So, for the better part of the past year, right-wing radio talkers have been sore afraid that President Barack Obama was going to reimpose this piece of legislation called the "Fairness Doctrine." And right along, I've been trying -- vainly! -- to chill people out, and let them know that no such thing was going to happen.
What is the "Fairness Doctrine?" Imposed in 1949, the Fairness Doctrine mandated that the scarcity of media resources made it necessary that FCC license holders allow competing points of view to have equal time and access. In practice, the Fairness Doctrine was always tricky to enforce, and so in 1987 is was done away with. In the immediate offing, right wing radio flourished. Of course, since then, the media has expanded to include satellite radio and cable television and the internet, eliminating the original "scarcity of resources" argument that underpinned the Fairness Doctrine in the first place, while greatly complicating a media sphere that the law couldn't handle well when it was implemented nearly sixty years ago.
Since I took up my position on the Fairness Doctrine watchtower, I've written about it a bunch of times. I called it a "fake right wing firestorm," and pointed out that many liberals were against it. I called it a "phantom menace" that was maybe being caused by "brain worms." I went looking for something that looked like a fervent supporter of the Fairness Doctrine, finding only an obscure backbencher from California. I also wrote some stuff about something Ann Coulter said in an email, which somehow applied to this discussion.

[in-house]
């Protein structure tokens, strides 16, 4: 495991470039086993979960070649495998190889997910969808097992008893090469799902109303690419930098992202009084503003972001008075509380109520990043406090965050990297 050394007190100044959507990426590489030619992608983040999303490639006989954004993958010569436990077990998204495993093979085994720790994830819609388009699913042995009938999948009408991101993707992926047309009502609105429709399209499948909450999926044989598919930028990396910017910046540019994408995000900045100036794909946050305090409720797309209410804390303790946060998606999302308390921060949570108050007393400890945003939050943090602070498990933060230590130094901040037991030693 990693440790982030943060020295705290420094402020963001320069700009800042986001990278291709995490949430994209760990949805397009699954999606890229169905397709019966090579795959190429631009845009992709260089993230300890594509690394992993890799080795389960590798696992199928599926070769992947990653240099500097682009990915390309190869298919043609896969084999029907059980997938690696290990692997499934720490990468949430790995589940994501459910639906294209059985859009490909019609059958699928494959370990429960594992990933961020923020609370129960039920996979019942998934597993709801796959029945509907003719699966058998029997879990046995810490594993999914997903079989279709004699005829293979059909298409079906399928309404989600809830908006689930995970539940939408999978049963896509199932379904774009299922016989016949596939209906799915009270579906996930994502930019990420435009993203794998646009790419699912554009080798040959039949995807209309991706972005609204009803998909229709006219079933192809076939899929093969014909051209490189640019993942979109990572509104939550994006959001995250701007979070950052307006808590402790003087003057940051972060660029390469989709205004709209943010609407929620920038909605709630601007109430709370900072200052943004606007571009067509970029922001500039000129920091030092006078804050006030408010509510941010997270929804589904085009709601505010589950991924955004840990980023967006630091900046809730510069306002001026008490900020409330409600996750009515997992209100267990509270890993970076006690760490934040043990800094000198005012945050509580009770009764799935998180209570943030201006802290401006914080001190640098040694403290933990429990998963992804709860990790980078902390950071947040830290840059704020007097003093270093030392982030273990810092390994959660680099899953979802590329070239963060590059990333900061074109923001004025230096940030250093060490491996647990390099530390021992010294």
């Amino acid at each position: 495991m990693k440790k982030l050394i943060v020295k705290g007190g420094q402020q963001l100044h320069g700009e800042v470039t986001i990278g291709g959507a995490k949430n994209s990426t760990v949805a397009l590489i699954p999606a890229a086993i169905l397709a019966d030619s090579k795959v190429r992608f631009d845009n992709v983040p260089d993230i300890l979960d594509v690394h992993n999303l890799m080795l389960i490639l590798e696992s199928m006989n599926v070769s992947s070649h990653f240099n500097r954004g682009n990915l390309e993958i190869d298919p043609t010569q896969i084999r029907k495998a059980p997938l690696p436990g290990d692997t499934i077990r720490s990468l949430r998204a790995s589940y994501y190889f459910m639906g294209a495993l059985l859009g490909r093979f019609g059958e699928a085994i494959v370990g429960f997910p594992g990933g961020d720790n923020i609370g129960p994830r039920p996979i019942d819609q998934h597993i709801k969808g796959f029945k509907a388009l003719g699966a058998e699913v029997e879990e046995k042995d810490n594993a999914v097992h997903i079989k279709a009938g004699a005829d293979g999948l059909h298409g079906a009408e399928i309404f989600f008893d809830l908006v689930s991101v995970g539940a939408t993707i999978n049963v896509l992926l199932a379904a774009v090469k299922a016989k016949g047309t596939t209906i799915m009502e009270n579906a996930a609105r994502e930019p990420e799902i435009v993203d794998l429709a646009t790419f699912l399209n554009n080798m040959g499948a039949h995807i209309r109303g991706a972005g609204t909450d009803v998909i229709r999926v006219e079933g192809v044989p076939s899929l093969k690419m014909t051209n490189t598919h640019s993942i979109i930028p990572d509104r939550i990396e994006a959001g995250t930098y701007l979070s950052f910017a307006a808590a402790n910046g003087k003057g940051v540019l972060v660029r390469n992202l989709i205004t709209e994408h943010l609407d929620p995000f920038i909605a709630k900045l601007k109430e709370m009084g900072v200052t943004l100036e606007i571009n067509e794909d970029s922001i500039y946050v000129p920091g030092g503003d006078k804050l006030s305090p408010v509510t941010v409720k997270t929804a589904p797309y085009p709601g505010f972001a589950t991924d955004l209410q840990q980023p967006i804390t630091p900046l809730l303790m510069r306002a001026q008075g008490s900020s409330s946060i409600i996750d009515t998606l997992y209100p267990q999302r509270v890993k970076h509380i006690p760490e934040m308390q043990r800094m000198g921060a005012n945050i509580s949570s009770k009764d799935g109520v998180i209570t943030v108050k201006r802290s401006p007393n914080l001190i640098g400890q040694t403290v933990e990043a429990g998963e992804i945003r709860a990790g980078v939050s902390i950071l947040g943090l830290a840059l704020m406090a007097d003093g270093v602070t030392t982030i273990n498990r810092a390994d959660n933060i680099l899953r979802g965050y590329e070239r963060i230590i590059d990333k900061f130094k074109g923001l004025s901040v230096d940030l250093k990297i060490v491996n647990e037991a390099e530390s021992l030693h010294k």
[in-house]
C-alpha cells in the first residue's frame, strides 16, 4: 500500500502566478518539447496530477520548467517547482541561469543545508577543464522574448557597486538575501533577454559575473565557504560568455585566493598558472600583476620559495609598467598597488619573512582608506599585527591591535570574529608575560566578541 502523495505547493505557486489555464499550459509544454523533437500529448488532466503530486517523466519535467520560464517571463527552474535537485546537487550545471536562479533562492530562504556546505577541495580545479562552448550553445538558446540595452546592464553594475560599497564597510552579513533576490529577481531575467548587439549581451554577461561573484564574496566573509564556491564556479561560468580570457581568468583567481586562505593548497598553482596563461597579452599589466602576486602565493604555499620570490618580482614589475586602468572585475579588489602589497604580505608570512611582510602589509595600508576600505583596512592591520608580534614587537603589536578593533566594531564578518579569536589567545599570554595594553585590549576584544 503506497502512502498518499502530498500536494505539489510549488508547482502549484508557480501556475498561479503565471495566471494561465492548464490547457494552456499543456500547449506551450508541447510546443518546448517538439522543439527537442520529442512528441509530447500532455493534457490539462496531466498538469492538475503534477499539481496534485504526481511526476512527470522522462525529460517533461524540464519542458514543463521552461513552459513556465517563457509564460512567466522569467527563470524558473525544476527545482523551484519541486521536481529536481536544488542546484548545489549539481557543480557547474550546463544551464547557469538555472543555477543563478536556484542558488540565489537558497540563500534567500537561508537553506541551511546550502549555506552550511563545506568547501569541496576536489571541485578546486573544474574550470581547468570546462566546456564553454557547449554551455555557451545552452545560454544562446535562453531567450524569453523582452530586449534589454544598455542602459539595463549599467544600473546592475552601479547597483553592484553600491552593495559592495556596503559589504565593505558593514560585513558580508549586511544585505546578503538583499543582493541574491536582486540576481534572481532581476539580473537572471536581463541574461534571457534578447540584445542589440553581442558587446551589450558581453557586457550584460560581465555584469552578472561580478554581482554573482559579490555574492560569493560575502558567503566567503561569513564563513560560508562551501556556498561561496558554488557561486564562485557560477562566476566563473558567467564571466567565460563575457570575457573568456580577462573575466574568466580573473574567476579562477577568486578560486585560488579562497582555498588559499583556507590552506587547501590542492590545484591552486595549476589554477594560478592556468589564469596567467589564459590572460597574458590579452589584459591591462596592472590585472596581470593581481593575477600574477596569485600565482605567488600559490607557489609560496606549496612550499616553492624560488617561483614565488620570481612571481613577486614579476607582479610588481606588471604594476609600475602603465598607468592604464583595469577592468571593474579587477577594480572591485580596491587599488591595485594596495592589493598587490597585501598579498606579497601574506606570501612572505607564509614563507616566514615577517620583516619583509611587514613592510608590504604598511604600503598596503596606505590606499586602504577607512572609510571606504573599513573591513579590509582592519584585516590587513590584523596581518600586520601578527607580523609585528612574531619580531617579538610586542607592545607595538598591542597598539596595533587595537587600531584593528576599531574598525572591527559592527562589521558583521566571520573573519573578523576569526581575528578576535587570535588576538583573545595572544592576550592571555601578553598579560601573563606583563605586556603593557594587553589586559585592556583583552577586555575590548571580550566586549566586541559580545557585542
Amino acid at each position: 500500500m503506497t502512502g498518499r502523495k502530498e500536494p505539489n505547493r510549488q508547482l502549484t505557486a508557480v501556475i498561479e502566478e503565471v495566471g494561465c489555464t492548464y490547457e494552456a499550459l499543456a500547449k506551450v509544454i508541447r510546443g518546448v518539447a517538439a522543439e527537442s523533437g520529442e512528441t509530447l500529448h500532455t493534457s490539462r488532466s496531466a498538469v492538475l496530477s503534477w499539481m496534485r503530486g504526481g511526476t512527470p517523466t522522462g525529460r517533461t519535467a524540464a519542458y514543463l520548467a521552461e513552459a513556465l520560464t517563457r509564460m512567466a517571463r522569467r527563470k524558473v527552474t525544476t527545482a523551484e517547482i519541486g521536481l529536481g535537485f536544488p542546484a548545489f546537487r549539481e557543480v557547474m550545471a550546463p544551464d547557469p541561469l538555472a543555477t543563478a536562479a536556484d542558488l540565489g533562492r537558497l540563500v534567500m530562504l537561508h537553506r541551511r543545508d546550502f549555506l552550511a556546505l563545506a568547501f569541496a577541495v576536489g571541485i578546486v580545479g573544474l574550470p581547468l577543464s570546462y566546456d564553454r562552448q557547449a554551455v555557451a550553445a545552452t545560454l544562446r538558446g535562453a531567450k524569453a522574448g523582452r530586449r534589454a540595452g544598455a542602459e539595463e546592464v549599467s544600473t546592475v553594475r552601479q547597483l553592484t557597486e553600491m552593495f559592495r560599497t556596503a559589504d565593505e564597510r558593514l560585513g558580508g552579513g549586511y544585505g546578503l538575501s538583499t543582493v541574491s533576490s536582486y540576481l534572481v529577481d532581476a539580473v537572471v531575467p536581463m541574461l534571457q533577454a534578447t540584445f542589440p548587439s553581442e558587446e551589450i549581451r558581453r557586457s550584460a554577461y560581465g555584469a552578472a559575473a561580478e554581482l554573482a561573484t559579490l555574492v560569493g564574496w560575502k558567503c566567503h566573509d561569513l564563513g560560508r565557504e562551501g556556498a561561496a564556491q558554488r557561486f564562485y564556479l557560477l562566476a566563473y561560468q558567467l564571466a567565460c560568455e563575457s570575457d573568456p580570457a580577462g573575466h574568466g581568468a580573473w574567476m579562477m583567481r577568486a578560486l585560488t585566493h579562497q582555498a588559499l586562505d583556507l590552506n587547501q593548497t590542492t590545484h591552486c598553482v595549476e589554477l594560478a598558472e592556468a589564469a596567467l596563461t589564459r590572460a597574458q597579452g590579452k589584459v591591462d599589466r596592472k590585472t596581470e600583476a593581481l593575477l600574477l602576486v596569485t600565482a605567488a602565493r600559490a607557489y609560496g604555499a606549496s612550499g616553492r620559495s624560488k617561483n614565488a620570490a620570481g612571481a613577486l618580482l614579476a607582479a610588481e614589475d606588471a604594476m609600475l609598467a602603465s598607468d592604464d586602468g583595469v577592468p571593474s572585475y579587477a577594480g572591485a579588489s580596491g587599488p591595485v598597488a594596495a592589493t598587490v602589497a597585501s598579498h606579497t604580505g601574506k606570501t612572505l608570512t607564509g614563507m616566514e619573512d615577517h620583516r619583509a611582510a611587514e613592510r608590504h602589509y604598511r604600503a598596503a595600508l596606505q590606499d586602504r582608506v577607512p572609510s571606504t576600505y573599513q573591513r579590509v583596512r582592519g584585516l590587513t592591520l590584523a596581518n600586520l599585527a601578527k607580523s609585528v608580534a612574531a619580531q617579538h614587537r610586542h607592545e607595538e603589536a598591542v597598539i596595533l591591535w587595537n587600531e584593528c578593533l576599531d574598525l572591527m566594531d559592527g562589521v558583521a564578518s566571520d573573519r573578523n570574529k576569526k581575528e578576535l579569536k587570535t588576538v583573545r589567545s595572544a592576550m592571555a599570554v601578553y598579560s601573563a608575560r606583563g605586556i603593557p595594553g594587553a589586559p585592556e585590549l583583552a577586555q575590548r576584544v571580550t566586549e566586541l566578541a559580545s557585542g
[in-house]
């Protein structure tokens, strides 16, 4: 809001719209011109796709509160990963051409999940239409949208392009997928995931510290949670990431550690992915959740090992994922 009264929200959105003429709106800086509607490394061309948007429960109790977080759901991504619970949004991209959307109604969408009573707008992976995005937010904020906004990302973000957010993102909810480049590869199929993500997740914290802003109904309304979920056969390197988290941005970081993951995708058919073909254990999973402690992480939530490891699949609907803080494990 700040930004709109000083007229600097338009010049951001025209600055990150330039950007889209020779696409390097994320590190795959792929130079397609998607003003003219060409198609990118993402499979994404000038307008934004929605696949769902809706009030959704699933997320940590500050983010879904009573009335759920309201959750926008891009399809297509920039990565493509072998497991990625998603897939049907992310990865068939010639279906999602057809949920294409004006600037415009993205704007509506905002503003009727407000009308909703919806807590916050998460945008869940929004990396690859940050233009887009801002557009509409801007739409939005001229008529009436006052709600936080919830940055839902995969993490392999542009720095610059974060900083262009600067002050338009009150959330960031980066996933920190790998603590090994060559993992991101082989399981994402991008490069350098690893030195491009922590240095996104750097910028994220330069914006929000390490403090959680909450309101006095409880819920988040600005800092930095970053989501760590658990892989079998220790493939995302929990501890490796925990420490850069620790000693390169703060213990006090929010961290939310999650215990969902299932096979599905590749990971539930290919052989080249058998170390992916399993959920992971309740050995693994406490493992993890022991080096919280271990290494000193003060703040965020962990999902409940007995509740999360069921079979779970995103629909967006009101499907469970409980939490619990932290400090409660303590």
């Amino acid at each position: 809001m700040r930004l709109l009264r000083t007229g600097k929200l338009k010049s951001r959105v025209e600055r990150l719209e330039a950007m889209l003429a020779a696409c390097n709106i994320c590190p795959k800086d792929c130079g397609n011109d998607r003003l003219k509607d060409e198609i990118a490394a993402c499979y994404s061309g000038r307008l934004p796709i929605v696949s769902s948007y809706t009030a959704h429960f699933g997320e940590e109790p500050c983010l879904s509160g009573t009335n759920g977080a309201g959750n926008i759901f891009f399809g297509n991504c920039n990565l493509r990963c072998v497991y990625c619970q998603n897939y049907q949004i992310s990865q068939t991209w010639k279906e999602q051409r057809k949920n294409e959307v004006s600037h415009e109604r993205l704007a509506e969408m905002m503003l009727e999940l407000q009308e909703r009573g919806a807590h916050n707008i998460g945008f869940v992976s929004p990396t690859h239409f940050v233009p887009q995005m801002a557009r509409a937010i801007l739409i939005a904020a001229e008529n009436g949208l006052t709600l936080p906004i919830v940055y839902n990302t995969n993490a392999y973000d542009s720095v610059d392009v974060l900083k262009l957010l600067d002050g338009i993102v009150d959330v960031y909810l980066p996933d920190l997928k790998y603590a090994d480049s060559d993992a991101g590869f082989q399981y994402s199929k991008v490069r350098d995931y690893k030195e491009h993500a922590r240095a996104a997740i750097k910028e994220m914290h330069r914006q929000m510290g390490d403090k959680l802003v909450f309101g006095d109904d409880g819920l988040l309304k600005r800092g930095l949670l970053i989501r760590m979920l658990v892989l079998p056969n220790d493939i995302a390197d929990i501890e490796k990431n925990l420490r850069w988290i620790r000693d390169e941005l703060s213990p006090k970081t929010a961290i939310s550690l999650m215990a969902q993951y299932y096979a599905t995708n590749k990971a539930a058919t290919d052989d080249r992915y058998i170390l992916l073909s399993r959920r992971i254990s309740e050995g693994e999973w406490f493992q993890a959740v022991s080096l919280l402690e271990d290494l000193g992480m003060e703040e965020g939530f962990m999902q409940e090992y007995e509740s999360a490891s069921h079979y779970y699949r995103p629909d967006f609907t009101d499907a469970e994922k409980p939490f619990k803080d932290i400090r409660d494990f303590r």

Yet the paranoia that Obama would be getting all up in the radio tubes and force talk radio to start presenting an equal array of opposing viewpoints, thus destroying America, has persisted. So, will today's news, via Broadcasting & Cable settle the issue, once and for all?
Julius Genachowski, President Obama's nominee for chairman of the FCC, said Tuesday that he did not support reimposing the fairness doctrine.
He was asked at his nomination hearing by ranking Senate Commerce Committee Republican Kay Bailey Hutchison (R-TX) to publicly state the opinion he had expressed to her in a meeting--that he did not support the doctrine, even if it were arrived at by ancillary routes like localism mandates.
Genachowski said he strongly believes in the First Amendment and doesn't think the FCC should be involved in censorship based on political speech and opinion.
It should! But it probably won't!